A first blog post is tough. Lots of pressure to make an impression, send a message, "say something". So let me start with a somewhat incendiary question. One that might seem strange coming from someone who's been hired to teach vocal music:
I mean, the concept of singing is kind of strange, isn't it? If you tried to explain singing to an alien who's never heard of singing, how would you do it? "Speaking on pitch"? "Communicating melodically"? "Combining sounds that sound cool with other sounds that sound cool so hopefully you have a bunch of sounds that sound cool sounding cool together"?
There's also the fact that our instrument isn't something we carry in a case, or insert a reed into, or tune with a peg. Our instrument is literally a part of us, like...anatomically. So we can't just "tune" our voices. We have to very abstractly try and focus our attention to the pitch we hear and then, just...sing it. This also makes the process of singing incredibly personal. We're not just producing sound through a vessel, but rather we're producing sound from within us. So every time we sing to someone, we're sharing a part of ourselves with them.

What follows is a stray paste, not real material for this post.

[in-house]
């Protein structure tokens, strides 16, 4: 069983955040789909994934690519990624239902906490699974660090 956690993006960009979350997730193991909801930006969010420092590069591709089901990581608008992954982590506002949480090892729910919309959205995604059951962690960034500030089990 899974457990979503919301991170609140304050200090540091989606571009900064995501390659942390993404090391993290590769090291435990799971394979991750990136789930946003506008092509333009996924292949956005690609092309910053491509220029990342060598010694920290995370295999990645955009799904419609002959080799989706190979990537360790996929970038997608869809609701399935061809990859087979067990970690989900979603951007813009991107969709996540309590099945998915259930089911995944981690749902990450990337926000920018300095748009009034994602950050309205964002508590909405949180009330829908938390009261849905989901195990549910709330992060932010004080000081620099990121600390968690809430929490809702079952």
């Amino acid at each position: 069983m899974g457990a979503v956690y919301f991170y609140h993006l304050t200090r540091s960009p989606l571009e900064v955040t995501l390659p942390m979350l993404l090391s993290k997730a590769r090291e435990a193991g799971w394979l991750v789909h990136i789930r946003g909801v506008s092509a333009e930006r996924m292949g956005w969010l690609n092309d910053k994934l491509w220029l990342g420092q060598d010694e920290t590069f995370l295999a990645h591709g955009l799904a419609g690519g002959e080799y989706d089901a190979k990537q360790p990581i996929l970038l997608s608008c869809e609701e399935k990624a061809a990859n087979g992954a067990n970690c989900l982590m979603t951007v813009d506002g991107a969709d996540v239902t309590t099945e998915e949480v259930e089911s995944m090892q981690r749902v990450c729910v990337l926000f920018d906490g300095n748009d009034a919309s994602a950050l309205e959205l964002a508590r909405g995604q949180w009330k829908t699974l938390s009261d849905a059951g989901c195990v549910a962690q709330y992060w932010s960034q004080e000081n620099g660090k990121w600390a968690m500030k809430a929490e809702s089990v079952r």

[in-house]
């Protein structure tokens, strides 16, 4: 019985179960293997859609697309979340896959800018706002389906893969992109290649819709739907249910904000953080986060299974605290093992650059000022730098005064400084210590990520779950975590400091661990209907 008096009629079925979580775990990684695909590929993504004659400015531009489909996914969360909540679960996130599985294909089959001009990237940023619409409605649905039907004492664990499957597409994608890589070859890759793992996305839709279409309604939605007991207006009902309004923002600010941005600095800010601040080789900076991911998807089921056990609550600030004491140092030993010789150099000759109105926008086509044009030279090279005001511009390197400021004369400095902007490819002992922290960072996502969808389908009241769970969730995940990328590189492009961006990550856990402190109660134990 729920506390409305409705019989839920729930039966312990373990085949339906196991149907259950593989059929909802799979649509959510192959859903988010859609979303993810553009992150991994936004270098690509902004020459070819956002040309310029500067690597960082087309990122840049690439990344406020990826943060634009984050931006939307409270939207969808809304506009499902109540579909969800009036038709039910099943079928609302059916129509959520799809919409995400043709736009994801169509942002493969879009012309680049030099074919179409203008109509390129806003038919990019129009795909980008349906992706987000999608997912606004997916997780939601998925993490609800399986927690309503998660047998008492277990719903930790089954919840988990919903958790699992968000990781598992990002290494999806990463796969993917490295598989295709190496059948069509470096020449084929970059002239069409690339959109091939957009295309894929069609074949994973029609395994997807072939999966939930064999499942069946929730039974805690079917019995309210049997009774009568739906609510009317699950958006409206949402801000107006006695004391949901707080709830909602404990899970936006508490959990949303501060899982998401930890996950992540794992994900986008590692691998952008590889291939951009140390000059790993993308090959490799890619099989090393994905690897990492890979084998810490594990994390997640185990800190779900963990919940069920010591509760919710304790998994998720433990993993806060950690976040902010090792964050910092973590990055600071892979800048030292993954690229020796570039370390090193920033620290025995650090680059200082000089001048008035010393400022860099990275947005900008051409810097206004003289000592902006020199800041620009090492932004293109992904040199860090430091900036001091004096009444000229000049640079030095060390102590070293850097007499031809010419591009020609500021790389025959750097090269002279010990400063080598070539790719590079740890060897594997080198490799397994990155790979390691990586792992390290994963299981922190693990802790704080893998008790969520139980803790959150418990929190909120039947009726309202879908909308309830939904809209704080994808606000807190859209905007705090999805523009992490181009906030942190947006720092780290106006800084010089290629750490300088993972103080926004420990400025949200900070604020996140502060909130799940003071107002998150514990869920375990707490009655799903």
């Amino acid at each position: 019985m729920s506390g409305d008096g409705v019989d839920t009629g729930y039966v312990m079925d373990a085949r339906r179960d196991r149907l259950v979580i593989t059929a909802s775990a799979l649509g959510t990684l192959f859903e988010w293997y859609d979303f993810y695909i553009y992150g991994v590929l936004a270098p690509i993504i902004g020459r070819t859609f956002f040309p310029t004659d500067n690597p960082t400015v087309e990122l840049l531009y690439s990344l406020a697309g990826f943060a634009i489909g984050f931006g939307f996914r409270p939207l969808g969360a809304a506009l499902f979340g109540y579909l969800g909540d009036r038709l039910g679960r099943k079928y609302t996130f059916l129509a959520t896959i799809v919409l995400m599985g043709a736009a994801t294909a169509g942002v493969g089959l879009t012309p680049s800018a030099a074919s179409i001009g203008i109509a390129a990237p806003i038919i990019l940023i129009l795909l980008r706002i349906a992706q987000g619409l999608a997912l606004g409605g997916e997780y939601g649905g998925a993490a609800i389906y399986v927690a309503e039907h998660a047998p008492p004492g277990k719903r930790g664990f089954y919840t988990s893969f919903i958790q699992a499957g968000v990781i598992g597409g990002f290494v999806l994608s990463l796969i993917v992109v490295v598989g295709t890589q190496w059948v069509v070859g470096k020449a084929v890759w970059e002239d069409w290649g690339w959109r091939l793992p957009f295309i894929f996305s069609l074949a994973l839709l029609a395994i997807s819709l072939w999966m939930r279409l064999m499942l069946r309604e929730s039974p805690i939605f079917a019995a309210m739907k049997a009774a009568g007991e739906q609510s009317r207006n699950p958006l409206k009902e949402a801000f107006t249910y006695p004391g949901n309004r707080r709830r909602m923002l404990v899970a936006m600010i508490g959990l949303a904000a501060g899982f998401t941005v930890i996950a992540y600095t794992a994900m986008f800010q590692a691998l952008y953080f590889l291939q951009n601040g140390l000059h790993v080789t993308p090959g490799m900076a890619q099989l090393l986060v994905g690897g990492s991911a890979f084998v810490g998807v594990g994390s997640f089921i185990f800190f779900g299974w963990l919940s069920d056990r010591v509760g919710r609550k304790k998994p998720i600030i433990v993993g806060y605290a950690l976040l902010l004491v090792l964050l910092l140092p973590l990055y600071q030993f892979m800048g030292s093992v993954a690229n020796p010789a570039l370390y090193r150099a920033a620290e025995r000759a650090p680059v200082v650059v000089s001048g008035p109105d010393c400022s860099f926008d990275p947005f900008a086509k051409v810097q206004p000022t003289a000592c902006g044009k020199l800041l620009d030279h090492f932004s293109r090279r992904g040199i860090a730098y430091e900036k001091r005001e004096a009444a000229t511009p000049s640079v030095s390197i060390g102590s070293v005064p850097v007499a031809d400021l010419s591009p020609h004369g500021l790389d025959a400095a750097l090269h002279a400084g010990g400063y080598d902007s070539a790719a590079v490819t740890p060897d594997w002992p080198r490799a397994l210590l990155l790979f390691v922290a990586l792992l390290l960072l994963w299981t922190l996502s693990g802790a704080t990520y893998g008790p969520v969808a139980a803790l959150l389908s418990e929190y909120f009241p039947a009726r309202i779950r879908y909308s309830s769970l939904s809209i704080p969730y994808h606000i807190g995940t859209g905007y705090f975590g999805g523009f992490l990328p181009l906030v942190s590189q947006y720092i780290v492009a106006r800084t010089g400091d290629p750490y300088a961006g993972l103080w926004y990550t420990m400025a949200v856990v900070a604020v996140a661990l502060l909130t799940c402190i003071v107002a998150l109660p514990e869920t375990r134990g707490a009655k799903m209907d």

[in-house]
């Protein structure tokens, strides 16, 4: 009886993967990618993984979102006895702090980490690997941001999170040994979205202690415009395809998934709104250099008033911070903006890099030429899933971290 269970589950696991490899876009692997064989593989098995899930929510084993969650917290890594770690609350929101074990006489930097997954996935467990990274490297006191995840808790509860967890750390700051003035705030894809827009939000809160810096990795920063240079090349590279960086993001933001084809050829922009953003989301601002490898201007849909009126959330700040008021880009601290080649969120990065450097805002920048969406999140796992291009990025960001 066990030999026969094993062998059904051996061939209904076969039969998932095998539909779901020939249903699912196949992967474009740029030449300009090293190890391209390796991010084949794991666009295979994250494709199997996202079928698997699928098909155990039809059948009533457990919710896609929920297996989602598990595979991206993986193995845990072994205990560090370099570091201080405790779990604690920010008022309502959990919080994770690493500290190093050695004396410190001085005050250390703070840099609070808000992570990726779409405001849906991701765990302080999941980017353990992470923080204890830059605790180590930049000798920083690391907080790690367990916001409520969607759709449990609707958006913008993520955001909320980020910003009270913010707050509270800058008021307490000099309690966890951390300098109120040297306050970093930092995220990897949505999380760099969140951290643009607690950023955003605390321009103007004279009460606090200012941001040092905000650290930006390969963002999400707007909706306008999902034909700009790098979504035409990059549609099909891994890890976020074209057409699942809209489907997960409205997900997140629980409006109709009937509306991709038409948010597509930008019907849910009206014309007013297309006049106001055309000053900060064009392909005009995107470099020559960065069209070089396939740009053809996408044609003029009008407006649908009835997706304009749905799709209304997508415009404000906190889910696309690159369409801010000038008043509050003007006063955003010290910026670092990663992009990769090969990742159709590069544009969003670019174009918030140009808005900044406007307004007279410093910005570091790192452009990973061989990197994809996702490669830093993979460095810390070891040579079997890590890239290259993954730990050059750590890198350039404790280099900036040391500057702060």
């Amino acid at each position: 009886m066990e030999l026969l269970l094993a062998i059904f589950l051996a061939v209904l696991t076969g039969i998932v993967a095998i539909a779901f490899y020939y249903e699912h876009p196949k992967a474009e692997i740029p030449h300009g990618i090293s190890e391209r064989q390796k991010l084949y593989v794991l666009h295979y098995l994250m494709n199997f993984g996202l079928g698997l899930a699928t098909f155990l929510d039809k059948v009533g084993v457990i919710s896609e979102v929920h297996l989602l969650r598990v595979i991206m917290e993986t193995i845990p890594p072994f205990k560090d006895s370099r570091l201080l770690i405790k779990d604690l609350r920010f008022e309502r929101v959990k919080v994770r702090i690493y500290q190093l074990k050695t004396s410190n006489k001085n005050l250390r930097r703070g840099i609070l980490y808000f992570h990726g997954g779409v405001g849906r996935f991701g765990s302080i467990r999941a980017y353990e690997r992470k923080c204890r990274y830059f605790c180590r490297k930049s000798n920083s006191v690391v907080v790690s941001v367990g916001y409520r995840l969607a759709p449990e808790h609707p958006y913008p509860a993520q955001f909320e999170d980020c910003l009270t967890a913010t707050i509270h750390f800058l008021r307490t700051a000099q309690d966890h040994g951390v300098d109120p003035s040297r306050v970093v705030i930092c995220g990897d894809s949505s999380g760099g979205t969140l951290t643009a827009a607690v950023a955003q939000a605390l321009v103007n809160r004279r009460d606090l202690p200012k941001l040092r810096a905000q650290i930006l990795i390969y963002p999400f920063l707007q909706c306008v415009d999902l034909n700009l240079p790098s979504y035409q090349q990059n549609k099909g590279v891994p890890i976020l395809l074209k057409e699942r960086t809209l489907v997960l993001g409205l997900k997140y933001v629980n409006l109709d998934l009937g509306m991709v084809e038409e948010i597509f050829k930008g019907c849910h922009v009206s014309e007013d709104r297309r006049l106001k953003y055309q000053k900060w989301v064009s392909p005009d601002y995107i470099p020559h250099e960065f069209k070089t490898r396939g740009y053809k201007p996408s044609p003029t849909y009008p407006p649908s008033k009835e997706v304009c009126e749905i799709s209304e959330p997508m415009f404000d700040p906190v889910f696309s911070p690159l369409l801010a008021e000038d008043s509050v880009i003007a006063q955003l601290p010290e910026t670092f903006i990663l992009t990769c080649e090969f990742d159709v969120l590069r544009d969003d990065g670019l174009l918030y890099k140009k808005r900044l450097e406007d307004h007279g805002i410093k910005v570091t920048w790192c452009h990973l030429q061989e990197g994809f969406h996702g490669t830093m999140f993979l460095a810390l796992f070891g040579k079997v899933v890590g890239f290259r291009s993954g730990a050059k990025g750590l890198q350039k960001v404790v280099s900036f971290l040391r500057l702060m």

And, finally - especially if you're in chorus - we sometimes sing together. Again, imagine an alien, completely unfamiliar with choral music, or singing, visiting Earth and trying to understand what it is that we're doing. We sometimes get together in groups, learn a song, then sing it together. All the while trying to get better as a group so the song can sound as clear and harmonious and beautiful as possible so we communicate the message and feeling of the song as clearly and effectively as possible.
I'd like to imagine, if the alien were able to observe and communicate, that it might say,
"Why doesn't everyone sing? You all use your voices to produce beautiful sounds that transcend language and communicate to masses of people. And you do it together, with other people of different backgrounds, races, religions, and skill levels!"
The simple fact is that everyone should sing. If not in chorus, then to a friend, or a sibling, or family. Whether you sing carols for the holidays, or a folk song at an open mic, or a pop song on a road trip, everyone should sing, as regularly as possible.
Rather than conclude, I'll turn it over to a wonderful man and musician, Deke Sharon, who essentially helped invent contemporary a cappella music and who has been a vital advocate for vocal music. Thanks for reading and just keep singing!